Mom still lived in the family home in Detroit proper, having moved into her mothers home when Grandma died. I diligently visited my Mom and Detroit, every Saint Patrick’s Day, a family tradition, sometimes for the 4th of July, (another family tradition) and either Thanksgiving or Christmas. So pretty much I visited Mom and Detroit 2-3 times a year for 38 years, close to 100 trips.

And every time I visited, something else had died, or someone else had died, something else closed or was lost, some family had yet another tragic story told. No happy endings.

Suffering most was Detroit. The City was dead, declared so buy the New York Times in 1978. Yet each time I visited, it died more! One-year vandals set fire to 2000 houses; that number increased every year for 20 years! How can something continue to die when it’s already dead? How can something rot when all that's left to rot IS rot?

Detroit, if it’s known for anything, its Determination and Pride. Detroit is determined to die forever and be proud of it.

The Air Force brought me to California. In 1980 something very big was brewing, Silicon Valley, fertile ground for a creative mind. I found my ‘springboard” my opportunity, perhaps my time to be a great man, do great thing. Optimism, a first for me, abounded!

Schooled as an Electronic Engineer, I went to a Defense company, where I received 5 promotions in 2 years. I was recruited to a Start-up company, where I wholly designed my first product. The company folded, but I was able to acquire its assets, including my product, for $4500. I added my new label, and in one month shipped $150,000 worth of products, in one year it was $1,500,000. 17 Years later $75 Million.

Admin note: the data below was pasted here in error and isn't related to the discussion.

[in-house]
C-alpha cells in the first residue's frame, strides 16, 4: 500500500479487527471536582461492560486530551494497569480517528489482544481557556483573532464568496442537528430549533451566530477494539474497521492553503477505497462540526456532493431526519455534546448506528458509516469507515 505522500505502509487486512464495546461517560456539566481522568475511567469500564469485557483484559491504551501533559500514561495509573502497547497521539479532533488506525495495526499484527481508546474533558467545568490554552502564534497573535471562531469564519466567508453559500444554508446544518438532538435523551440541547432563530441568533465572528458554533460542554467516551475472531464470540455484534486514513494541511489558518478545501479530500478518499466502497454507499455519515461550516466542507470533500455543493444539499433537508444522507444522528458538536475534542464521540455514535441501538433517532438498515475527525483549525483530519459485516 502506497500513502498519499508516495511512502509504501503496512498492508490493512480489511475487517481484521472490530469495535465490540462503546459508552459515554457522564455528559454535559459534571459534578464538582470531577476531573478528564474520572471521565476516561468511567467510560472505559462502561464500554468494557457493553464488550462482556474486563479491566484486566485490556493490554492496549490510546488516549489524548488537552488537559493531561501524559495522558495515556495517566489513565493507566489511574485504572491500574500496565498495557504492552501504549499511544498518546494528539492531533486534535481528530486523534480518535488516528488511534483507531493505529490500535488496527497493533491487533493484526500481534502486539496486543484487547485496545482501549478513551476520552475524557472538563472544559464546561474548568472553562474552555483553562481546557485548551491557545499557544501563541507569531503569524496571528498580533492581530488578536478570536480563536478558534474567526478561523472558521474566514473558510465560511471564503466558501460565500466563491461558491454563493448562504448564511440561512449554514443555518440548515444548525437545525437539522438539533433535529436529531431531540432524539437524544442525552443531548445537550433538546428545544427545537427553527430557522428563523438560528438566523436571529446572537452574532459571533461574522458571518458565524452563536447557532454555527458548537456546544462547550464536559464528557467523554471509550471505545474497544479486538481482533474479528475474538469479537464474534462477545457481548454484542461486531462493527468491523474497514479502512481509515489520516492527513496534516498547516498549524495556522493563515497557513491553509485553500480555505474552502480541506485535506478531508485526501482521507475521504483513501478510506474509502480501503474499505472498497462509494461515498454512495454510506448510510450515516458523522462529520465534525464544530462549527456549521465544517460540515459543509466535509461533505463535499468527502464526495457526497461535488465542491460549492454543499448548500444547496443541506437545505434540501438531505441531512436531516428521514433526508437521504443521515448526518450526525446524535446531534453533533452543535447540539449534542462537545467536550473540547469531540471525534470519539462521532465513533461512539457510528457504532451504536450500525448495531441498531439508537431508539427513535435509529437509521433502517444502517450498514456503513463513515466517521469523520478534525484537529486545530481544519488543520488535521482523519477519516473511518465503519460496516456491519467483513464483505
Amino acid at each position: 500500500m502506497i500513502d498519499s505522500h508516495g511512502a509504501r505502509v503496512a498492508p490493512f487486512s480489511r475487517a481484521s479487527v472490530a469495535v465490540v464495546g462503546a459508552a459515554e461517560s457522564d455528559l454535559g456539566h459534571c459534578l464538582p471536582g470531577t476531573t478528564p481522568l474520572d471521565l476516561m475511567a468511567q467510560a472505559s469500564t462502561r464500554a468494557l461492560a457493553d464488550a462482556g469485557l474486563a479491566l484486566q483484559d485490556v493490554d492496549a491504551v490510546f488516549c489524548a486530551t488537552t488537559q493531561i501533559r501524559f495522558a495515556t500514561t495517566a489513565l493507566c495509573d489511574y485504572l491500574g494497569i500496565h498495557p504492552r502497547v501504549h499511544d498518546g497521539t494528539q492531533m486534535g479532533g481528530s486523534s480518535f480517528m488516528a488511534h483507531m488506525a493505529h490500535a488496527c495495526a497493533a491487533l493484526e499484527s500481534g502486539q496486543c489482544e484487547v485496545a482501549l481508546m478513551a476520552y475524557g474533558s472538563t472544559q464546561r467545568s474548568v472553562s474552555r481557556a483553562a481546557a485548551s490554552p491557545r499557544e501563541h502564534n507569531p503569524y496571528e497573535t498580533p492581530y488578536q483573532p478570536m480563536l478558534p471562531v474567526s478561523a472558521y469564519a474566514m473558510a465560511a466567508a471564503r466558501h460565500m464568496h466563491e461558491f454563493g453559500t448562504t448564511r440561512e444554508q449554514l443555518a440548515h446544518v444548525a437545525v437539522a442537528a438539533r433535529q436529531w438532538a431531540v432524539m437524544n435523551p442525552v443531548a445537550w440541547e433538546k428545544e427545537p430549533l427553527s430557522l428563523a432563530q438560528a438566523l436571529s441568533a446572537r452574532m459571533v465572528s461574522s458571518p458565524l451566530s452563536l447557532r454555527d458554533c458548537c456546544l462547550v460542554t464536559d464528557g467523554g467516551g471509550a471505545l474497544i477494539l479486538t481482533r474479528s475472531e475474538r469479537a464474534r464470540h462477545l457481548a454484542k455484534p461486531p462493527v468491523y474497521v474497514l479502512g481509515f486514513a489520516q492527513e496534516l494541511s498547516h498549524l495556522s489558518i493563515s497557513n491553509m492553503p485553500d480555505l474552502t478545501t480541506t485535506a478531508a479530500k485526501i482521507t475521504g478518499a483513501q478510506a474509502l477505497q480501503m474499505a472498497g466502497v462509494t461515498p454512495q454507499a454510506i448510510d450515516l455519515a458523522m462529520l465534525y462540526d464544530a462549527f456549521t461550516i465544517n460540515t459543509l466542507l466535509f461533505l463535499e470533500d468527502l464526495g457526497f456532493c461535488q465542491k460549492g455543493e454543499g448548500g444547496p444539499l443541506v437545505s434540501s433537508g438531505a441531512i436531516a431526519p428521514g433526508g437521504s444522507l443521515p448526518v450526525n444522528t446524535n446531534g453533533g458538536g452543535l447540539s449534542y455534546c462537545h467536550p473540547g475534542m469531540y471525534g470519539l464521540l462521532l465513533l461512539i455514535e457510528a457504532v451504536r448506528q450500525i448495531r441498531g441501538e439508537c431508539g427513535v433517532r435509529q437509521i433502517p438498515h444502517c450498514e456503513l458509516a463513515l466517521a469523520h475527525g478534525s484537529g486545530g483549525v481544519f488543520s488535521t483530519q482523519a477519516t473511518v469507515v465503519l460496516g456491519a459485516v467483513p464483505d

Well in spite of long odds, a rough start, a bad marriage and raising 3 beautiful children, I found my niche, my time, and my opportunity to become a great man, to do something great!

I have been on TV, in books, featured in magazines, ‘Entrepreneur of the Year’, ‘Start-up to Watch’ in Wired Magazine, Started 3 companies, still own two. I produced movies, raised significant Venture Capital monies, spoken at universities, traveled in the Pacific Rim extensively, shipped hundred of thousand products to 11 countries in 5 languages, raised money for school, mayor, governor, senate and congressional candidates. In short, I have live a full and rich life, all the result of opportunity, a bit of luck, hard work and determination.

My names not on the back of a truck or a school, but its my kids last name and I’m very proud of that. I think I’ve done just fine! Maybe that’s a first for a Detroiter? A happy ending!